Why Do Respiratory Infections Often Lead to Intestinal Symptoms?

Photo illustration showing key internal organs of the body. Although influenza is primarily considered a respiratory disease, influenza virus infections are frequently associated with complications outside of the respiratory tract, including intestinal symptoms like nausea, vomiting and diarrhea. Previous studies had indicated that influenza alters the gut microbiome, but the cause, nature and consequences of influenza-associated intestinal symptoms had not been not understood.

In a study published in Infection and Immunity, researchers examined signs of intestinal injury and inflammation, altered gene expression and compromised intestinal barrier function in influenza A virus (IAV)-infected mice. They found that the virus altered the composition of gut microbiota and made 2 important changes: (1) a decrease in the production of short-chain fatty acids (SCFAs) derived from fermentative gut microbiota; and (2) up-regulation of inflammatory markers in the liver of the infected mice, suspected to result from translocation of bacterial products across the gut barrier. Scientists concluded that influenza virus infection can remotely impair intestinal barrier function and thereby trigger secondary enteric infections. Moreover, when IAV-infected mice were treated with SCFAs, systemic infection of Salmonella typhimurium fell, supporting this hypothesis.

New Insights into Microbes and Biogeochemical Cycles

A view from space of the earth's curvature and atmosphere. It has been suggested that of all of Earth's biogeochemical cycles, the methane cycle is the most tightly linked to climate, and approximately 1 gigaton of methane is generated by methane-producing (methanogenic) archaea in oxygen-depleted environments every year. Methane-oxidizing microbes, or methanotrophs, play an important role in balancing atmospheric methane. A team of scientists recently discovered large (~1 Mbp), linear DNA sequences containing genes that expand redox and respiratory capacity. Results of the investigation are not yet peer-reviewed and are currently in preprint on the bioRxiv server. Data suggest that these sequences are novel extrachromosomal elements (ECEs) that coexist and replicate within Methanoperedens, a methane-oxidizing archaea. Because these elements have the ability to scavenge and "assimilate" genes from microorganisms in their environment, scientists have named them "Borgs" after the fictional "Star Trek" aliens who sequester the technology and knowledge of other alien species.

Still, Methanoperedens has yet to be cultured in a lab, and the findings are based on sequence data alone. Finding Borgs in cultured Methanoperedens is an important step to verifying the conclusions of this study. The team is currently investigating the role of DNA repeats present in these sequences in the hopes that Borgs could be a useful tool for gene-editing and the reduction of methane emissions.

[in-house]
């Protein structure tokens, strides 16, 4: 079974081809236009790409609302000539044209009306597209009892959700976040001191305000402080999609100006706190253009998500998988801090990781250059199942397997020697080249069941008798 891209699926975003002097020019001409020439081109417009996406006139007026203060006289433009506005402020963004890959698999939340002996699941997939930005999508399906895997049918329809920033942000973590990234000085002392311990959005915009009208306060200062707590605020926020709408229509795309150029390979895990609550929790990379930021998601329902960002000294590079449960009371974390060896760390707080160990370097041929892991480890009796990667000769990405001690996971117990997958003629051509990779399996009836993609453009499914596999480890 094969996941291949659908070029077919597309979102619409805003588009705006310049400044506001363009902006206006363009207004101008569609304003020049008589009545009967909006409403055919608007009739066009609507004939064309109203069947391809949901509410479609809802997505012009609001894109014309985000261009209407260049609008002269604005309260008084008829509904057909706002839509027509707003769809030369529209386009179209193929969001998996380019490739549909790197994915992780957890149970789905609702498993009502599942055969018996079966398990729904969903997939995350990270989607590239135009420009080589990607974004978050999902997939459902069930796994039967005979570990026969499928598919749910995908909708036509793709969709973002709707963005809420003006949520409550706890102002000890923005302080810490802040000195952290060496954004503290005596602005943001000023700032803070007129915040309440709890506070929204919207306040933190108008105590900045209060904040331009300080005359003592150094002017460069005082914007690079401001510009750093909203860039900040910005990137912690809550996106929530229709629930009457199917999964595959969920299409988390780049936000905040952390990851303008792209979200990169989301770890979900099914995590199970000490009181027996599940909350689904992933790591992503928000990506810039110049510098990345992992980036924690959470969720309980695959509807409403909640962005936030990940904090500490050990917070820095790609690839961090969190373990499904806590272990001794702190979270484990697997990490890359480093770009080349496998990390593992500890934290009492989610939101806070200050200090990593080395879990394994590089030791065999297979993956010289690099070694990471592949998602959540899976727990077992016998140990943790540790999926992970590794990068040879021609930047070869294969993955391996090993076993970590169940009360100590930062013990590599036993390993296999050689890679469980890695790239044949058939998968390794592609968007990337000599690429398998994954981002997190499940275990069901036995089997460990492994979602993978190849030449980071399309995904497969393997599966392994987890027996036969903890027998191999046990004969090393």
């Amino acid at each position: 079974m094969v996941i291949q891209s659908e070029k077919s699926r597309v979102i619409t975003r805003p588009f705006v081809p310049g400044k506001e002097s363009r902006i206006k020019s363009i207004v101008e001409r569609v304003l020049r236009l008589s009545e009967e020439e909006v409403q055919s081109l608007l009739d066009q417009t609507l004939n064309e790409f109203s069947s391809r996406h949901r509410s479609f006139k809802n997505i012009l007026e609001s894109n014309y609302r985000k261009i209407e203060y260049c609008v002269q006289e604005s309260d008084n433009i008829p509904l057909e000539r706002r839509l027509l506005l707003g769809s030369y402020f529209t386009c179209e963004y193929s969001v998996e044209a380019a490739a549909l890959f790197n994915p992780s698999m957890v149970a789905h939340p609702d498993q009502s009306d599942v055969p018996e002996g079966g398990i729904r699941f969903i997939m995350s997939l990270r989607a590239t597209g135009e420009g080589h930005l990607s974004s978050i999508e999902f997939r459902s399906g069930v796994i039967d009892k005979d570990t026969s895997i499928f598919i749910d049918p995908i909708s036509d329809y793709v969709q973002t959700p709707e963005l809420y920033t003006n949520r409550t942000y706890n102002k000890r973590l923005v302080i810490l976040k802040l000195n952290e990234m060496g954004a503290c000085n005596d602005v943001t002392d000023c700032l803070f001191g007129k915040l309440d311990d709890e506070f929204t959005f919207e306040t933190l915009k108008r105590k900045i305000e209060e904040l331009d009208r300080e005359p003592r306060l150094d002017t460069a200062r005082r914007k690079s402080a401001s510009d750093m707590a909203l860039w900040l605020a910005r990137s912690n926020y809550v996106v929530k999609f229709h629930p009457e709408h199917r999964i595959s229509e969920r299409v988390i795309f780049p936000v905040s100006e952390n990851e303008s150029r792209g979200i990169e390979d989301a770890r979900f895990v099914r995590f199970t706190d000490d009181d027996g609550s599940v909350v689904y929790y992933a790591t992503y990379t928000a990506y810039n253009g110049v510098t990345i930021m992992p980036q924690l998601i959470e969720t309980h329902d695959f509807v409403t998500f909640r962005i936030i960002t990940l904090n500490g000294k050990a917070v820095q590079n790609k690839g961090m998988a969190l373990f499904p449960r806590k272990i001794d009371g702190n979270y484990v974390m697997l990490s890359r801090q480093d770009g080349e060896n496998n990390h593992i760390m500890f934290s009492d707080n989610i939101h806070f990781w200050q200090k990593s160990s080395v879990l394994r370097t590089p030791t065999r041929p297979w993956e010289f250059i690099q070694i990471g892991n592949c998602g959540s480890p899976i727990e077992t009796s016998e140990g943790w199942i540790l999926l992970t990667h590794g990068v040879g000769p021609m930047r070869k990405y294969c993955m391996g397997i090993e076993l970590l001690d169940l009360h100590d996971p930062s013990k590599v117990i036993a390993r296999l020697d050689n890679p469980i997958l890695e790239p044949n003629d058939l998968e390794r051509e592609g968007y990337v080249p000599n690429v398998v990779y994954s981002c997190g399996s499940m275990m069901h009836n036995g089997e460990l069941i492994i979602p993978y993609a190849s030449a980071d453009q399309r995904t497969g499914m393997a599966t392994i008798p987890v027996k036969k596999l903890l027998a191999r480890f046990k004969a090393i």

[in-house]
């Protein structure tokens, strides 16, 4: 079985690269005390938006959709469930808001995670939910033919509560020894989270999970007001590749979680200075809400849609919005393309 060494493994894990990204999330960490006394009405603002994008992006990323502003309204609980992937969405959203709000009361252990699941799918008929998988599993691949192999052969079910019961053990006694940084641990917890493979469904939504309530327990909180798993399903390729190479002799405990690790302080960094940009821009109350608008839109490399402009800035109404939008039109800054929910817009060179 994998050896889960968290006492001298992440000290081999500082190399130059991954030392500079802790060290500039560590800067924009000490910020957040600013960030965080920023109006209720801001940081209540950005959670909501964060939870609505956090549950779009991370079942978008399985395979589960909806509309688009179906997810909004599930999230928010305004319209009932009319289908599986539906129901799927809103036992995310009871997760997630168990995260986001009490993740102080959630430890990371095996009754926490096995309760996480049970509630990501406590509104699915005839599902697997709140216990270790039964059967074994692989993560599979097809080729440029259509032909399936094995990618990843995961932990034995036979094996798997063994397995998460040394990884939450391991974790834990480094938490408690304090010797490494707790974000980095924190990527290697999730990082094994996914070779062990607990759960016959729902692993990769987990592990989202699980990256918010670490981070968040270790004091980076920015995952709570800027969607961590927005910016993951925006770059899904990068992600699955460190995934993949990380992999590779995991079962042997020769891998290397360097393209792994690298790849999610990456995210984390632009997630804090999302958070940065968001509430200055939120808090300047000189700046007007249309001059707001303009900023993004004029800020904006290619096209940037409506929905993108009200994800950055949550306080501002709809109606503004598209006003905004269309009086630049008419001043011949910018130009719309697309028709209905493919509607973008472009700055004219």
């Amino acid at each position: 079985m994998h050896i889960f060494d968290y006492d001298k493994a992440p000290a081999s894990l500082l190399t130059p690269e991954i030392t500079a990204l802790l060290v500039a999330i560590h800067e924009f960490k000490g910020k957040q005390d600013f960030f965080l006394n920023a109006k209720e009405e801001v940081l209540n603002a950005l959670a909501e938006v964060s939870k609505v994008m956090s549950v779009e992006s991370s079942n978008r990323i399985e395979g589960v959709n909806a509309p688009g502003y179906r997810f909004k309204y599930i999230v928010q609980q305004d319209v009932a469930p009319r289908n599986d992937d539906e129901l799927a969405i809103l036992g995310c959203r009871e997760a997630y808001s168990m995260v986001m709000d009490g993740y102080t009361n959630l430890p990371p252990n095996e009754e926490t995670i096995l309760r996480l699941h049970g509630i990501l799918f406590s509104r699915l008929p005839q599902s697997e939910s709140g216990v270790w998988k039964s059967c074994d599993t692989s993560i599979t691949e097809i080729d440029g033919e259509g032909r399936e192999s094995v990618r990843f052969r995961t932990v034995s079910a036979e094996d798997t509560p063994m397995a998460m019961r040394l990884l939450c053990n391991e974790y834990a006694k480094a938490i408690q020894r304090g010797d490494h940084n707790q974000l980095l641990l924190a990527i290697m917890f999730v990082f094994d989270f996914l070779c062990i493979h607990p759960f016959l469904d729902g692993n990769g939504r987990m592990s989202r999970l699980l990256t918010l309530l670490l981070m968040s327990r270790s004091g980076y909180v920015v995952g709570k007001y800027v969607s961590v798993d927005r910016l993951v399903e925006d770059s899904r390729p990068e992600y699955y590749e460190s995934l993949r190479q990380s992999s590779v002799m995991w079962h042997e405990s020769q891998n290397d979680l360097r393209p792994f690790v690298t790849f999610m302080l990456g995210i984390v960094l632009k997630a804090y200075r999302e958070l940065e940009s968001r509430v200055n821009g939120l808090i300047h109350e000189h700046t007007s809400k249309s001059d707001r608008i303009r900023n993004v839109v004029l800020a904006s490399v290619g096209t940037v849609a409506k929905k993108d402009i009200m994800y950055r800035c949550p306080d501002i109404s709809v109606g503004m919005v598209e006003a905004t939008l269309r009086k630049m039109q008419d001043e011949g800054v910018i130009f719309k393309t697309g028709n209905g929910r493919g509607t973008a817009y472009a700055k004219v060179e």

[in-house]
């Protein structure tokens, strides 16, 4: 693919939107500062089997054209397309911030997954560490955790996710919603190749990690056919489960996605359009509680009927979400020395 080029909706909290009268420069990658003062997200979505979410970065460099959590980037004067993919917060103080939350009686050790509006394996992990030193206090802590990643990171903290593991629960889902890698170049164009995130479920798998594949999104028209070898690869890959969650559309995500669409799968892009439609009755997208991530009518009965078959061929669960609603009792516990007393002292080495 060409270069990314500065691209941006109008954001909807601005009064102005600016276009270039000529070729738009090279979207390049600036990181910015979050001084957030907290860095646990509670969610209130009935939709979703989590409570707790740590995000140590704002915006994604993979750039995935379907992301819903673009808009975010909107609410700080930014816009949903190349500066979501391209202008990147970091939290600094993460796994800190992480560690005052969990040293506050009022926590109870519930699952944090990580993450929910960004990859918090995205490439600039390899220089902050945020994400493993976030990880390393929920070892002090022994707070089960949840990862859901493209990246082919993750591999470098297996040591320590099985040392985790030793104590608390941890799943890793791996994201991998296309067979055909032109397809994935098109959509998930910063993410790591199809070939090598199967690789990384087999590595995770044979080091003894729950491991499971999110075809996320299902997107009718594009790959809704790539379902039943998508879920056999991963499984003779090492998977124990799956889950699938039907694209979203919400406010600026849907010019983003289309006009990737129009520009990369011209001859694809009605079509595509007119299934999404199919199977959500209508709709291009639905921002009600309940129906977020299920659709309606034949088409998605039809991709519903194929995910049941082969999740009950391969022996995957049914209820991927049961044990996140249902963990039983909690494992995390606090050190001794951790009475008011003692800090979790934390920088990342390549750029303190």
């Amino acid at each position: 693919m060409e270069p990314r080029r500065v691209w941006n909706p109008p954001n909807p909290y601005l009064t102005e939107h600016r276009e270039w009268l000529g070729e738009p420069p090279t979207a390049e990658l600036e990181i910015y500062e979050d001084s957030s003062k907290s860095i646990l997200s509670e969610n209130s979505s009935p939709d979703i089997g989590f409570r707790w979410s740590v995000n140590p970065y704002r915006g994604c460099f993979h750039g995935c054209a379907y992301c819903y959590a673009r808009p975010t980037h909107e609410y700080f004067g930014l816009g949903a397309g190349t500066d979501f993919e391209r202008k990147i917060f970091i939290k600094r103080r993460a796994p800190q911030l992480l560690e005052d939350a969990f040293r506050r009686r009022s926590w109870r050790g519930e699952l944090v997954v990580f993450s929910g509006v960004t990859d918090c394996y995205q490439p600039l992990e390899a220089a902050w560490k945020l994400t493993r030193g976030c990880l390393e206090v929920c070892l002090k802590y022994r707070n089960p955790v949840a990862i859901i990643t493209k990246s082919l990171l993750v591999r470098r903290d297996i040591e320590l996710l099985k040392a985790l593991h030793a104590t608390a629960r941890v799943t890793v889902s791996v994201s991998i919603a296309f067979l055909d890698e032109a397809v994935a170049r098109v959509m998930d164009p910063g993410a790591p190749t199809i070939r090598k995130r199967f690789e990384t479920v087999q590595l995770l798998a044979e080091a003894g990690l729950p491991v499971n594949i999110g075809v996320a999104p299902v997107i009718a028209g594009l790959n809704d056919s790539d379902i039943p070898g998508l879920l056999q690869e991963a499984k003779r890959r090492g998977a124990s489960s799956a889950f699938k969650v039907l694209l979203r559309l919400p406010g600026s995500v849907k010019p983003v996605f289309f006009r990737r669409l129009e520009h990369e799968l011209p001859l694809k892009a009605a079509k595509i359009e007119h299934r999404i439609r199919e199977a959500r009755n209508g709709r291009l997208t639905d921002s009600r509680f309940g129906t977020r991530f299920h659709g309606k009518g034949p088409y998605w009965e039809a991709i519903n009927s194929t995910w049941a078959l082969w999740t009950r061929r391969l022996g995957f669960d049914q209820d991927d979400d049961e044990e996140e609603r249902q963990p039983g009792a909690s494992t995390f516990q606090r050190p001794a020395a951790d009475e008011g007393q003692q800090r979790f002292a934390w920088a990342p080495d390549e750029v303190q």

Fe(II)-oxidizing microorganisms and Fe(III)-reducing microbes are key drivers of Earth's biogeochemical Fe cycle. A study published in Microbiology Spectrum identified the first single organism capable of both Fe(II) oxidation and anaerobic Fe(III) reduction at circumneutral pH. Researchers isolated a novel neutrophilic Fe(II)-oxidizing Rhodoferax bacterium from an iron-rich wetland in Japan. The novel strain, MIZ03, can grow chemolithoautrophically at nearly neutral pH (6.5-7.5) by oxidizing Fe(II), H2 or thiosulfate as the sole electron donor under (micro)aerobic conditions and can reduce Fe(III) or nitrate under anaerobic conditions. This discovery identified a novel model organism that will provide insights into the molecular mechanisms of microbial Fe redox-cycling and the Fe cycle in the environment.

How Do Fungi Breech Plant Surfaces?

Harvested potatoes collected in a large bowl. To better understand how oomycetes breech plant surfaces during infection, a publication in Nature Microbiology analyzed how Phytophthora infestans invades potatoes. P. infestans was responsible for the devastating Irish Potato Famine and is still a global threat to potato and tomato crops. The authors used three-dimensional confocal imaging to monitor the invasion of etiolated stems of potato plantlets by strains of GFP-expressing Phytophthora. The authors observed that, following spore germination and germ tube growth, the oomycete hyphal tip indented and invaded host surfaces at an oblique angle of attack, suggesting a slicing mechanism of invasion. Fracture imaging confirmed that surface cracks in front of the growing hyphae allow pathogens to invade. This study indicates that Phytophthora hyphae slice through plant surfaces to initiate infection. It is the first description of this novel mechanism of plant invasion, which does not rely on appressorial structures.

Author: Ashley Hagen, M.S.

Ashley Hagen, M.S.
Ashley Hagen, M.S. is the Scientific and Digital Editor for the American Society for Microbiology and host of ASM's Microbial Minutes.

Author: Stanley Maloy

Stanley Maloy
Stanley Maloy is a Professor of Microbiology and Associate Vice President for Innovation at San Diego State University.